Ralph Nephi Rowley, had a pottery from 1854 until early 1880. Ralph was a master potter, he was he was also skilled in building kilns. He had learned to make pottery kilns as a boy in England He built a fine pottery just east of the Chalk Creek. In the early stages Ralph did prospecting for clay and other material. illegible volcanic glass, which is the illegible stone and the pumy stone. Ralph assisted in getting them developed illegible the Twin Peaks in south Millard County illegible  bed of the Beaver River, which fed into Sevier Lake, which is south illegible the Twin Peaks are in South Millard County, near the Black Rock station for The Union Pacific Railroad. The river now flows into a reservoir, there illegible not run as far north as it did then illegible plaster of Paris when it becomes hard and dry will absorb water. It makes the best kinds of molds, so he had to have it. He found moutains of of gypsum in the Levan and Nephi Districts. Gypsum is pounded or ground fine like flour and placed in an iron kettle and cooked. When worked just right you can mix it with water and make a paste and let it set for a few minutes and it becomes hard. Plaster of Paris is gypsum in the finished product and gypsum is used in making cement. Illegilble a big plaster works in the illegible  and in the Salt Creek Canyon above illegible John Rowley, who lived in Nephi illegible water mill and ran it for a long illegible (Ralph) found feldspar in good illegible”

Ralph Nephi Rowley was a very brave men to illegible prospecting into country held by Indians and so far away from the protection illegibleoments. He played a very important role in the building up of this country and in many of its industries. He was a good friend to the great Chief Kanosh; this friendship is one of the reasons he was able travel to far places in search of the many different minerals etc. that he needed in his work. Perhaps it was his great faith, illegible he was a man of exceeding great illegible protection that he would receive illegible Mighty.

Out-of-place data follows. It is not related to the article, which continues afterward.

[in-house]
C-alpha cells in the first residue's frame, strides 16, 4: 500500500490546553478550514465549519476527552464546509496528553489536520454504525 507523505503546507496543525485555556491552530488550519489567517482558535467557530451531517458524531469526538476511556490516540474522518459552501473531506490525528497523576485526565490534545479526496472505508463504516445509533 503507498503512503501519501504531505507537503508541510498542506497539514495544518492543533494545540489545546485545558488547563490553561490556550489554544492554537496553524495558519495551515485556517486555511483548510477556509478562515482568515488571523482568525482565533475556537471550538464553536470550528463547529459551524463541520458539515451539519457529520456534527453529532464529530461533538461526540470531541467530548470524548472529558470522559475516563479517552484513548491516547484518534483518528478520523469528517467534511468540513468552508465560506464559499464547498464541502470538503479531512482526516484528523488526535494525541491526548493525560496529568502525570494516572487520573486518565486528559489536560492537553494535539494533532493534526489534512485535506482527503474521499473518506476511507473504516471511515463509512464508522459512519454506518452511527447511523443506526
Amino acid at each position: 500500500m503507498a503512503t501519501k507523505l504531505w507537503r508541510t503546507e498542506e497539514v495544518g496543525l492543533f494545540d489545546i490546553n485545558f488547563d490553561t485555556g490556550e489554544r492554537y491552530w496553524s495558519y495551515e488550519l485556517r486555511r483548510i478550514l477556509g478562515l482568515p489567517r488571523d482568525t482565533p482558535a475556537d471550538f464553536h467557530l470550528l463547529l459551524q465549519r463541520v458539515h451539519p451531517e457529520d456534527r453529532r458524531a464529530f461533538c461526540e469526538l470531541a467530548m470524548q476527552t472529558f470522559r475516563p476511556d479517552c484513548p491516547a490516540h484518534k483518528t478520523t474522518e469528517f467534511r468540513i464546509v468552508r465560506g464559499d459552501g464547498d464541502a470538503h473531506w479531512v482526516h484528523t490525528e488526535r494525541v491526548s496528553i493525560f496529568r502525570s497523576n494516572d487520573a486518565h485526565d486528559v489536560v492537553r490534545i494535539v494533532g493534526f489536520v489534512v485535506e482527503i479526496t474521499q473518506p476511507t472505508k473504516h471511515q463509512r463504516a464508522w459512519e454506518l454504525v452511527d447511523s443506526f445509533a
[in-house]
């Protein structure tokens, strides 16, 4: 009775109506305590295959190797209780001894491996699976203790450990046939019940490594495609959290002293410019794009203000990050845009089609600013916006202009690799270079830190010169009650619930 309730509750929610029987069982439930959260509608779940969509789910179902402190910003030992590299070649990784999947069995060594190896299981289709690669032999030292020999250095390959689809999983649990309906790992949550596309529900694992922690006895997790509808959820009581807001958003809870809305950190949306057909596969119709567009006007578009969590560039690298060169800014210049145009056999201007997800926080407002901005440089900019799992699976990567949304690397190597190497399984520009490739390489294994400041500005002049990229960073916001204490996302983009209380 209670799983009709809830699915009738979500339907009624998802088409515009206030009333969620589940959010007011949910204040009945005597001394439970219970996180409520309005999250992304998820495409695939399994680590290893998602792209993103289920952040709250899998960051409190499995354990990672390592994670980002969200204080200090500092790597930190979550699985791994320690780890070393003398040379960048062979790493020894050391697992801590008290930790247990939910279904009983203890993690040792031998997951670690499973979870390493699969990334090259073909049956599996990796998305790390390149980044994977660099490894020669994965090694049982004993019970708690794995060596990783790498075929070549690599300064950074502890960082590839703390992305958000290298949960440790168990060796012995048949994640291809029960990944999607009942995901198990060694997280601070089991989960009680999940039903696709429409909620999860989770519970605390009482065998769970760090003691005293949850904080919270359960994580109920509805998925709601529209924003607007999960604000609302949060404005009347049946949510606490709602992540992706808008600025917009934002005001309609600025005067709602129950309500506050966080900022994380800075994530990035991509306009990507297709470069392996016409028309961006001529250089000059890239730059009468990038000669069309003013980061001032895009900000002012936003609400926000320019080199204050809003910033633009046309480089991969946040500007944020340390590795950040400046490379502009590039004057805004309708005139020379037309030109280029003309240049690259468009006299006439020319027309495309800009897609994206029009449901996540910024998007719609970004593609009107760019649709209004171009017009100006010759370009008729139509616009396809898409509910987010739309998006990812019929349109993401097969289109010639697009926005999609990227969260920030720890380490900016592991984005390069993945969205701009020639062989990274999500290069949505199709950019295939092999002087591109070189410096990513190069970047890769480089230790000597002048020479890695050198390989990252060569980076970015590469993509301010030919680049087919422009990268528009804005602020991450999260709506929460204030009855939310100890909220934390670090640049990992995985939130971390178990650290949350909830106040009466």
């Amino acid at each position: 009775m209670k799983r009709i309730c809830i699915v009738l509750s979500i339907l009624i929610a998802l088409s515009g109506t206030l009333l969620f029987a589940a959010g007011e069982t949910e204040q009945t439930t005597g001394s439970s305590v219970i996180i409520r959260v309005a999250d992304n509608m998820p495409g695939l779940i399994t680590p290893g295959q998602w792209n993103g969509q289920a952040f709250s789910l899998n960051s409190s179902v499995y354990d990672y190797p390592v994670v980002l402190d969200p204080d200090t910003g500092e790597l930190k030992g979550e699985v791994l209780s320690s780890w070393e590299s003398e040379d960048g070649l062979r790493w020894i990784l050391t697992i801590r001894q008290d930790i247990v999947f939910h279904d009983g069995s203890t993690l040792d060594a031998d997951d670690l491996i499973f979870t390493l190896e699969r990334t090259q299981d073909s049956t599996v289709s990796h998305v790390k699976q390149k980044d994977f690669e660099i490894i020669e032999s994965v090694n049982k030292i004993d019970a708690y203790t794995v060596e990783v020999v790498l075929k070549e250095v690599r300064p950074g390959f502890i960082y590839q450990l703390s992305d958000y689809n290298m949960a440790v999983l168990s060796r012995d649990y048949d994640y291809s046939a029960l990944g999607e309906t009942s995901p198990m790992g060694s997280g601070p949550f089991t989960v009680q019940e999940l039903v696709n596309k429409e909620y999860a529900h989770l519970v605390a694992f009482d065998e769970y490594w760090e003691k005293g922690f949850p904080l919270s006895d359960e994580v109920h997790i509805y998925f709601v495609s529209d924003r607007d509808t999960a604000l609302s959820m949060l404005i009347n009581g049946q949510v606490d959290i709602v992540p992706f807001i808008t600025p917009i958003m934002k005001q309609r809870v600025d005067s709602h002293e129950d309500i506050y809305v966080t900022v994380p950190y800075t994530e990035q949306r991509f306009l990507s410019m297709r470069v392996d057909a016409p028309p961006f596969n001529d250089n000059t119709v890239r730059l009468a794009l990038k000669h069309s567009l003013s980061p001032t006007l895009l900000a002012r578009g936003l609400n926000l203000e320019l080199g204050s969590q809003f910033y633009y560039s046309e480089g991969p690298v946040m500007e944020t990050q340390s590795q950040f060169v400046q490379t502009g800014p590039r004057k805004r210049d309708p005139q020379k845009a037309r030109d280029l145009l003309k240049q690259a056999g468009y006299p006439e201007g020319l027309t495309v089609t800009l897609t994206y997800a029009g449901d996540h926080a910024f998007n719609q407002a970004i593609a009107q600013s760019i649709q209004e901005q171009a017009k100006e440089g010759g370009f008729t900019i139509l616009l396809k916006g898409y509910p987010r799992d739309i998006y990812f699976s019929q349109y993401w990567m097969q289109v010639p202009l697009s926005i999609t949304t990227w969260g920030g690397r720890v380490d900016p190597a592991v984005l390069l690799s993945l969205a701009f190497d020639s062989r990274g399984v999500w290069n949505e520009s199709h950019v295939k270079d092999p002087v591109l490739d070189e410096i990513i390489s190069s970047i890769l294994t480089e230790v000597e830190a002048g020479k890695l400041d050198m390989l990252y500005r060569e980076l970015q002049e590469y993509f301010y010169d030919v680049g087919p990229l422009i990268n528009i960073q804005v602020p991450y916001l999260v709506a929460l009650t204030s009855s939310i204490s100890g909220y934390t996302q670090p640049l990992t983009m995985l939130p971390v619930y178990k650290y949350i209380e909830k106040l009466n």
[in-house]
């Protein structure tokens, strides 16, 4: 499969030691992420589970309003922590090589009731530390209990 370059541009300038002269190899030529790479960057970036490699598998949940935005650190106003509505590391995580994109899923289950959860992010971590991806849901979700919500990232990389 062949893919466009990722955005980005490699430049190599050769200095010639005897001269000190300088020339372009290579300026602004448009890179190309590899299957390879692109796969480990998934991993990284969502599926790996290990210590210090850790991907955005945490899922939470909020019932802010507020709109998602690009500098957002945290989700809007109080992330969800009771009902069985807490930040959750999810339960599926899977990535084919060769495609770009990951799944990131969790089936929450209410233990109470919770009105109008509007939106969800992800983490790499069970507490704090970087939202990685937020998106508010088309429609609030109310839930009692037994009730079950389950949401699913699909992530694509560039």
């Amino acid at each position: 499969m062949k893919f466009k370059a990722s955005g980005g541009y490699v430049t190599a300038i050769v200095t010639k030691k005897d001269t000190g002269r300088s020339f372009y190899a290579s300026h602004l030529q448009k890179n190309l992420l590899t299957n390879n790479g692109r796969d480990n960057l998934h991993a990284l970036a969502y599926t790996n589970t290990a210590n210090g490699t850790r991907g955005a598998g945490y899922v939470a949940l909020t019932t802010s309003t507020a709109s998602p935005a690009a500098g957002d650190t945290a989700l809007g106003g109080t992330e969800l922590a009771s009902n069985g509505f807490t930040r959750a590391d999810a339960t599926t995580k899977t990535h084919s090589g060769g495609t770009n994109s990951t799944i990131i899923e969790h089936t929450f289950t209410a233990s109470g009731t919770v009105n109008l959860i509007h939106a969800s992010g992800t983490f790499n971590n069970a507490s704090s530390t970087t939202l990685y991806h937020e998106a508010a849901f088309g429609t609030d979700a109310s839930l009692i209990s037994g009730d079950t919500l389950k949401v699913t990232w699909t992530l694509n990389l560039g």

In 1855 the people of the Fillmore were called upon to practice the United Order, by assigning all their earthy possessions over to the Church of Jesus Christ of Latter-Day Saints. Like Nephi (whose name he had added to his own), he knew that God does not ask a thing of us without providing a way that His commandment might be kept. Ralph humbly and uncomplainingly followed the advice of the Church Presidency to the letter and he signed a paper like the following:

“Be it known by those present that I, Ralph Nephi Rowley, of Fillmore City in the County of Millard and the Territory of Utah, for, and in consideration of the good will which I have for the Church of Jesus Christ of Latter-Day Saints, give and convey unto Brigham Young, trustee in trust for the said church, his successor in office, and assigns, all my claims and ownership to the following described property, to wit; (Then followed the description of his farm lands and his pottery and whatever lands he had acquired at that time with all livestock he owned, he assigned every single thing he possessed). Together with all rights, privileges and appurtenances there unto, belonging or appertaining. I also covenant and agree that I am the lawful claimant and owner of said property, and will warrant and forever defend the same unto the said trustee in trust, his successor in office, and assigns, against the claims of my heir, assigns or any person whomsoever.

(signed) Ralph Nephi Rowley”

Thus Ralph again stood the test – that he would do all that was asked of him fully and faithfully. What a test, to sign away all that he had or ever hoped to have and to agree to leave all that he had to the Church and not to his ancestors to leave something to their children. We know that he did it gladly and yet what a test it was! Hugh Thompson, Mary Ann’s father, also turned over all that he possessed also, including the 10,000 gold sovereigns that he had brought in the drawer of the heavy oak chest. Converted into United States money, this would have all belonged to Mary Ann and the children at his death, for they were his only heirs. Think of the schooling and prestige, the lands and possessions this would have bought for their descendants. This was gladly given for they knew that the Gospel was true and that they must stand every test! Oh that we, the descendants of these most worthy ancestors could all inherit the TESTIMONY that they had, that this great thing that they did would not have been done in vain. This lesson they gave us that to obey all of gods commandments and to do gladly all that is asks of us, to remain faithful to the end, is a greater inheritance that $50,000.00 or all the riches of the earth! There were others who gave all they had at that time but in my opinion Ralph, Mary and Hugh were put to a greater test for everything was put in a common storehouse and each family got supplies etc. as it was needed. Therefore those who had little would share alike with those who had a greater amount. It was easy for those who had little. The work was divided among all Saints both men and women, thus keeping everyone employed and on the same economic level, which did away with poverty, as well as preventing the accumulation of great wealth, a socialistic form of religion.